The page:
The Covid-19 pandemic has sent a shockwave through the global oil industry, which, along with the subsequent oil prices shock, has created a unique set of challenges for the biofuels sector.
BloombergNEF has identified three ways in which Covid-19 and the oil price shock are disrupting biofuels:
- The immediate impact of Covid-19 is demand destruction. Lockdown measures have caused a contraction in global demand for transport fuels, into which biofuels are typically blended. Furthermore, low oil prices mean biofuels are less competitive, and could struggle to maintain market share.
- Cheap oil and supply chain disruptions put pressure on margins for producers, which could lead to consolidation in key markets.
- Greater policy uncertainty as lower oil prices increase the need for policy support to sustain the growth of the biofuels industry. Covid-19 has already caused several delays to planned policy rollouts, and risks weakening existing support if credit prices fall.
Global lockdown measures have caused a sharp drop in demand for road fuels as countries around the world restrict the movements of their citizens. The shock has had a proportionate impact on demand for biofuels, which for the most part are blended into road fuels. Though demand will recover as restrictions ease, the decline in oil prices creates a more challenging competitive environment for biofuels. If oil prices remain near $40/bbl, biofuels will struggle to gain market share beyond minimum blending mandates, capping their potential for growth.
In the air
The crisis is a significant blow to the near-term outlook for bio-jet fuel. Still in its nascency, the cost of producing bio-jet fuel is significantly higher than conventional jet kerosene. With lower oil prices, the competitiveness threshold for bio-jet now looks even more remote. Aviation is also one of the hardest hit industries from the Covid-19 crisis with many airlines requiring government bailouts and others facing bankruptcy. The global aviation sector will likely be greatly diminished by the crisis, so investments in bio-jet programs could suffer. Supportive policies and long-term environmental goals, however, underpin a better long-term outlook for bio-jet.
Pressure on margins
Biofuel producer margins have come under pressure due to the reduced demand, low oil prices and supply disruptions affecting some feedstocks. Prolonged low margins could lead to a wave of industry consolidation.
Policy support mechanisms will be crucial in buoying margins and helping producers to weather the crisis. For example, U.S. biofuels producers earn credits, known as RINs, and biofuels sold in California are rewarded with additional credits under the state level Low Carbon Fuel Standard (LCFS). Both award more credits for lower carbon intensity fuels, like biodiesel and renewable diesel. These fuels could fare better through the crisis due to preferential policy support.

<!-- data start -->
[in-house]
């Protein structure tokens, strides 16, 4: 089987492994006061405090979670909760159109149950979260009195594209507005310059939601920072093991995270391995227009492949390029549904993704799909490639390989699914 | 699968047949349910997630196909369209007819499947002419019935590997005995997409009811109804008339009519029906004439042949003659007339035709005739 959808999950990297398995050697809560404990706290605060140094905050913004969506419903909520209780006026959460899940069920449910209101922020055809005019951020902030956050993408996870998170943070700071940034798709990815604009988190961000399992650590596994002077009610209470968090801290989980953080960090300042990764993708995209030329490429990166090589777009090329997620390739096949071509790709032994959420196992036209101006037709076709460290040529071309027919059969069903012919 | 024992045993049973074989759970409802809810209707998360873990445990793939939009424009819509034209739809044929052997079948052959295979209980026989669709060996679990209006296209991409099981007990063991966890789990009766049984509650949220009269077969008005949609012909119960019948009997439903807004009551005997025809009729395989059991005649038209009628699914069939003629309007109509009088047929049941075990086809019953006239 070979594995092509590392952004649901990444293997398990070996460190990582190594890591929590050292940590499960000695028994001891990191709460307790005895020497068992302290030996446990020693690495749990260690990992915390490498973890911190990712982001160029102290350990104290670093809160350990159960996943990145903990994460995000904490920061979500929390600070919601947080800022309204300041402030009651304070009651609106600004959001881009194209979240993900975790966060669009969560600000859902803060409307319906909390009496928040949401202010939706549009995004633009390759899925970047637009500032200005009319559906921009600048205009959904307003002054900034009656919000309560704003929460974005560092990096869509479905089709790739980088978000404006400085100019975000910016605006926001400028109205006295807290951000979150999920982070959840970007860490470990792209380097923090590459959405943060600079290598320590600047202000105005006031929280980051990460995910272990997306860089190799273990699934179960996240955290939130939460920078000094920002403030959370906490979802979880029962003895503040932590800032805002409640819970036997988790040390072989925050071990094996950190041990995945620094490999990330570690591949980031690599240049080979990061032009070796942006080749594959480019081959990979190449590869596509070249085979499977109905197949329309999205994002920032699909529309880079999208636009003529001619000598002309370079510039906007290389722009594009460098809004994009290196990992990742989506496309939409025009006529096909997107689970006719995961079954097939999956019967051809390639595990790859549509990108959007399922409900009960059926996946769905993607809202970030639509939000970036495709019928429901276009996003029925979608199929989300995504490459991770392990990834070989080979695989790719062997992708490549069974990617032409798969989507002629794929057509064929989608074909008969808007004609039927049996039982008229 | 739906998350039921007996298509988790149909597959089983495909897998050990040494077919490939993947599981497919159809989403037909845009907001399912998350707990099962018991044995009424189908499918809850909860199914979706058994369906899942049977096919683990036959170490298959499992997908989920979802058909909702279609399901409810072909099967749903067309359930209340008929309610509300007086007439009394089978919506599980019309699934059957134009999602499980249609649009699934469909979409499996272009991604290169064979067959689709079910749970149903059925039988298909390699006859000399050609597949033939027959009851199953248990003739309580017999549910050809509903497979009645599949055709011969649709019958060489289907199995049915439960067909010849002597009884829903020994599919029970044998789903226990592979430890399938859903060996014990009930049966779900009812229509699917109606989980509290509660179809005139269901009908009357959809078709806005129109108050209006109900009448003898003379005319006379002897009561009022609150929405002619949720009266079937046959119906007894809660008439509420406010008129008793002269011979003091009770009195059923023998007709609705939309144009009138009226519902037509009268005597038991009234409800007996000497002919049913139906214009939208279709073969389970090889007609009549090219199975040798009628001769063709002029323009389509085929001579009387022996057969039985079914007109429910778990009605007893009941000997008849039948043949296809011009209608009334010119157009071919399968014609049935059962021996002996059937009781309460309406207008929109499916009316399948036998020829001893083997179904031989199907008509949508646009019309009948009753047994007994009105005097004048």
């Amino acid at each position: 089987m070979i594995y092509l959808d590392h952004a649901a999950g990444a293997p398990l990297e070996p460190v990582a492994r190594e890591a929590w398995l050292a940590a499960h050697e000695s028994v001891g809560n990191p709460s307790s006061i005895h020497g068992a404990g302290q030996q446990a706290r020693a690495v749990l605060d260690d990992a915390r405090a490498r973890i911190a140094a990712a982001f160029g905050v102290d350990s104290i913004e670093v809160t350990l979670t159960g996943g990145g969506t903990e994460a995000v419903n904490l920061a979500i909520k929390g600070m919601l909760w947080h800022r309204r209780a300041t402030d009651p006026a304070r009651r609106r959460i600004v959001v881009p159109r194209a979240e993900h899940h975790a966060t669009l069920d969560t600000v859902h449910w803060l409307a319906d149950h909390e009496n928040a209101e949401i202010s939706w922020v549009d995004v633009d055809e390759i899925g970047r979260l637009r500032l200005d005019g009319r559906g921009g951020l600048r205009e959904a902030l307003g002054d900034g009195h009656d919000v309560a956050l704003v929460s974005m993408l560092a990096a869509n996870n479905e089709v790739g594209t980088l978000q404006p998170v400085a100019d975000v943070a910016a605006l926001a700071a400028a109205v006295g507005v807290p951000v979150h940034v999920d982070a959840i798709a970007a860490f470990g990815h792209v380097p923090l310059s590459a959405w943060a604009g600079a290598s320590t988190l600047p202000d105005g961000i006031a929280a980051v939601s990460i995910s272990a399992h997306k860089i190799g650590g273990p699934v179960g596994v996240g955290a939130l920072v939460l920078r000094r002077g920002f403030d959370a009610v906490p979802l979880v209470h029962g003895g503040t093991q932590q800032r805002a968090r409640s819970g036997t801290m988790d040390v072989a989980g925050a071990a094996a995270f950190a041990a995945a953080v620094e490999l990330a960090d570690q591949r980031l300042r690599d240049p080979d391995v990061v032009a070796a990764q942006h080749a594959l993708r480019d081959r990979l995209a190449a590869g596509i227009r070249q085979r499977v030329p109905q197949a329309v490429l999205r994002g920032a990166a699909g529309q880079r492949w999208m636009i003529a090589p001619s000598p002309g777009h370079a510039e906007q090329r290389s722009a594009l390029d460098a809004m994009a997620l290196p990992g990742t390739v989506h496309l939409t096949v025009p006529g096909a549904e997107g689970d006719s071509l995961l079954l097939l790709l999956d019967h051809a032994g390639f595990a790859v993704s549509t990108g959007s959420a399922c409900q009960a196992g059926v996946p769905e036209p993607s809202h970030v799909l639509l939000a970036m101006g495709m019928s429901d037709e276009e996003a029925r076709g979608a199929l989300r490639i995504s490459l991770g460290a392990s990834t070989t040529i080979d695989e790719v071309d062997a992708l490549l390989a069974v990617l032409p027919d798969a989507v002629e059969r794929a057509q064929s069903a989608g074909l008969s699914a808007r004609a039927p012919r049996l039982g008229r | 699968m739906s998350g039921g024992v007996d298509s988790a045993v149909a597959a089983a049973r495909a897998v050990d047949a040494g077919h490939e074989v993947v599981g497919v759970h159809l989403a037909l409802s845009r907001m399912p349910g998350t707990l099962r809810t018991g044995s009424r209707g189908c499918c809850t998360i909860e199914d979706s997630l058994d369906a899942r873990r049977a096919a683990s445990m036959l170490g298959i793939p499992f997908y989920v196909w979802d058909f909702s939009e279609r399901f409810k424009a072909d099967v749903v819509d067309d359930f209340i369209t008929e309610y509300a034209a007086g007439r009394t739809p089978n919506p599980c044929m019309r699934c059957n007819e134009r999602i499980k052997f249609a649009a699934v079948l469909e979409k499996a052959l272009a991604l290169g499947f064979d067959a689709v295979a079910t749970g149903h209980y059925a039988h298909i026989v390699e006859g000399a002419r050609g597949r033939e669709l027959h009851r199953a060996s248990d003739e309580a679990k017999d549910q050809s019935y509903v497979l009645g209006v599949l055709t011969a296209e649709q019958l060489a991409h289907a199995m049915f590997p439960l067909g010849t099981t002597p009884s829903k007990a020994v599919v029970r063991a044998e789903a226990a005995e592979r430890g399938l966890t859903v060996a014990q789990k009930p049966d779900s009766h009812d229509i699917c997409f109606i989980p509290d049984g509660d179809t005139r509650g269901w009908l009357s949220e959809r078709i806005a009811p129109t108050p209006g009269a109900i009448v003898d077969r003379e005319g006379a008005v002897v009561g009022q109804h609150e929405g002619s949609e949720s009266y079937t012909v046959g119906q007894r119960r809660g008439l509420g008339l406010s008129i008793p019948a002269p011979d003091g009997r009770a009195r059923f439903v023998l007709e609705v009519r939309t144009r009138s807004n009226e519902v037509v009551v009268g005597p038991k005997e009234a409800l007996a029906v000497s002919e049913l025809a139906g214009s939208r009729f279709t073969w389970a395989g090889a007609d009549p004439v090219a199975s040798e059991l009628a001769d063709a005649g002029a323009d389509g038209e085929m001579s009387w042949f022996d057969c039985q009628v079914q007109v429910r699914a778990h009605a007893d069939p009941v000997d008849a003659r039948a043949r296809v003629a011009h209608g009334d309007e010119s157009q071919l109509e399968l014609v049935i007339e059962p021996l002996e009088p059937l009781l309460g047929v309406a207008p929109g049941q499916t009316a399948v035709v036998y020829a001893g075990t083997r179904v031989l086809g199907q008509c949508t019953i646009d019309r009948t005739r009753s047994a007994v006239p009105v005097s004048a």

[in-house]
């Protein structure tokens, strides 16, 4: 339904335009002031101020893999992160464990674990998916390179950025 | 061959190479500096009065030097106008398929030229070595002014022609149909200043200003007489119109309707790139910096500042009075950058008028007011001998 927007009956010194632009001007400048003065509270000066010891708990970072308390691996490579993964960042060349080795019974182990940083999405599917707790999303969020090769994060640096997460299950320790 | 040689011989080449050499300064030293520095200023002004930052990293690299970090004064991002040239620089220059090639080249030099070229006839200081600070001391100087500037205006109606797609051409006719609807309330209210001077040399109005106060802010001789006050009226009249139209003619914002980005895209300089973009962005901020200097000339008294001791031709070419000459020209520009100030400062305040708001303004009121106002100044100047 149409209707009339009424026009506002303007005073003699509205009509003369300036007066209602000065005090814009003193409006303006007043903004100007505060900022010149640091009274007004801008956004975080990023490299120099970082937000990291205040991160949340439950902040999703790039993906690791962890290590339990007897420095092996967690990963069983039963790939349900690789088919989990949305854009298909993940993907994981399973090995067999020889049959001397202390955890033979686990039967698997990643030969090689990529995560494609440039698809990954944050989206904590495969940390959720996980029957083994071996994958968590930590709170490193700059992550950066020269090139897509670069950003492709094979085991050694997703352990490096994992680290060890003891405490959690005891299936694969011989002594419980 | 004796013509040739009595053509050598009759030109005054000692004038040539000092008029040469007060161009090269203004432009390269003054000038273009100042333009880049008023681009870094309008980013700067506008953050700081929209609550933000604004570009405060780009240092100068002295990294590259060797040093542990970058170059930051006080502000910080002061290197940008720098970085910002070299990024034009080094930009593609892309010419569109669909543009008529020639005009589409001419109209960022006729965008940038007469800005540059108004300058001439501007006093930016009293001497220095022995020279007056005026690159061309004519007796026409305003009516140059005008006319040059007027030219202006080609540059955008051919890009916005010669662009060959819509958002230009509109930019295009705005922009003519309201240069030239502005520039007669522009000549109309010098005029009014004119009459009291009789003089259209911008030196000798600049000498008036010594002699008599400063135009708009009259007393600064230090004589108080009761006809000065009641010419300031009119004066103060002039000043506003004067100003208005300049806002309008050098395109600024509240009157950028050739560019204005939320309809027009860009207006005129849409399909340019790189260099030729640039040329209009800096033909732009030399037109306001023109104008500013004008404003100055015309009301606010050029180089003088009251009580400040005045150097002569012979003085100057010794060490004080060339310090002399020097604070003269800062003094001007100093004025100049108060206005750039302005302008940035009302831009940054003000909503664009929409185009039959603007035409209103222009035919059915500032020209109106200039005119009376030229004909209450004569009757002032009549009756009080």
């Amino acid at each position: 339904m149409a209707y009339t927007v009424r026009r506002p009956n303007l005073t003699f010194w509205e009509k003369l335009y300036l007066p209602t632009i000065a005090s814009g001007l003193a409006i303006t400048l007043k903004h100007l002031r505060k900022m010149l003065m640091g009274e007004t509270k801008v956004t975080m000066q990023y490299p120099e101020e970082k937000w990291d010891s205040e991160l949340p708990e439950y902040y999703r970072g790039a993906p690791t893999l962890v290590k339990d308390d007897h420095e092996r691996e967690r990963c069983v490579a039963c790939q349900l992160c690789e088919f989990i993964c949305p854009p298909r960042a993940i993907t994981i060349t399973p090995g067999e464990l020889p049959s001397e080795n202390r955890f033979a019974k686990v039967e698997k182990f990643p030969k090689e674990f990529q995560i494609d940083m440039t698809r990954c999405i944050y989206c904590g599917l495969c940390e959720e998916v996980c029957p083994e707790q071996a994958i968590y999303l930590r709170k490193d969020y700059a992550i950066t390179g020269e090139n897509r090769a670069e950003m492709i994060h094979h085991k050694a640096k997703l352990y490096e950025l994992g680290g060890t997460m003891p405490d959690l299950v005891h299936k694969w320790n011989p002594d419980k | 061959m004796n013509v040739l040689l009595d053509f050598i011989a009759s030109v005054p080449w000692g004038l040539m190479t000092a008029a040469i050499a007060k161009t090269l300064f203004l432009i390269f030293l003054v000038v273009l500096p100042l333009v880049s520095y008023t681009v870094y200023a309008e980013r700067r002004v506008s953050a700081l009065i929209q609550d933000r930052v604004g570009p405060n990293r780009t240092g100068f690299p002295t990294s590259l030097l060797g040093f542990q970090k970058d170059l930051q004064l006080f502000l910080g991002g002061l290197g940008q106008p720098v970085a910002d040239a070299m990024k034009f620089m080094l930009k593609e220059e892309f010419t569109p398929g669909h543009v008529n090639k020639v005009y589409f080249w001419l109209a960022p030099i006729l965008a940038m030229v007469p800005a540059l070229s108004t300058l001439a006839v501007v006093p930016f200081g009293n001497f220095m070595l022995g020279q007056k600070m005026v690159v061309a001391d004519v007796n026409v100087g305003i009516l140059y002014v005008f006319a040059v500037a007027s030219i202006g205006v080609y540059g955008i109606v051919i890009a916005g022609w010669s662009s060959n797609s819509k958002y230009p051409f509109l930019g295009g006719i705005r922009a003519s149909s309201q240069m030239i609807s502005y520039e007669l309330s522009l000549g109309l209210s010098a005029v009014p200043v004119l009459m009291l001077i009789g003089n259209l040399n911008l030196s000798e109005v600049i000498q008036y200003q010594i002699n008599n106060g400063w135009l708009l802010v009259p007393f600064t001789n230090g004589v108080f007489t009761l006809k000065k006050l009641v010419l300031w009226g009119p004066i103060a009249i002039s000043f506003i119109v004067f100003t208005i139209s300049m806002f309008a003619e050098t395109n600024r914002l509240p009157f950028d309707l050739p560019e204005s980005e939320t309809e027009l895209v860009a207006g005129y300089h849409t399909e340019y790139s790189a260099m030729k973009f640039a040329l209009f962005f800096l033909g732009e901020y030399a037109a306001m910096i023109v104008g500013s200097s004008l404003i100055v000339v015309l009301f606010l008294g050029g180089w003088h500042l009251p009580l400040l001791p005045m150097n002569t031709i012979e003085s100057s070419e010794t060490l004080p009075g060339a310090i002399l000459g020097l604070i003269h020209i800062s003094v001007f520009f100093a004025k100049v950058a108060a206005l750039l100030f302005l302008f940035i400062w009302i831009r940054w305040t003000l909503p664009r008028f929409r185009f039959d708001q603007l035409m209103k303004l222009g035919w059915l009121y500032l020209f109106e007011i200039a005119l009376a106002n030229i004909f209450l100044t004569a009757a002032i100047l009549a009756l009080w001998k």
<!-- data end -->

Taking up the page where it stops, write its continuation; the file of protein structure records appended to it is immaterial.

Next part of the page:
U.S. ethanol producers were already dealing with oversupply and trade barriers prior to Covid-19. As ethanol receives a much smaller boost from credits than other biofuels, BloombergNEF see the U.S. ethanol market at particular risk of consolidation.
Covid-19 has caused several delays to planned policy changes in key markets. For example, Malaysia and Indonesia have delayed plans to increase their respective biodiesel blending mandates.
Reduced demand for road fuels also weakens the value of some biofuel credits by reducing refiners’ blending obligations. This is not yet reflected in U.S. credit prices, however, that have held relatively steady suggesting that the supply of biofuels has fallen in line with the drop in demand. A collapse in credit prices remains a risk in the U.S as refiners are urging the EPA to waive RFS blending obligations in response to the crisis.
On the whole, Covid-19 does not change the environmental aspirations and technological realities facing governments in their fight against climate change. Hard-to-abate oil-consuming sectors, such as long-distance trucking and aviation will be unable to fully decarbonize without biofuels playing a key role, so it is likely that long-term policy support for biofuels will be necessary.
As governments increasingly focus support on less-developed biofuels technologies instead of broad blending mandates for ethanol, we expect the biofuels sector to emerge from Covid-19 more diverse, and sustainable.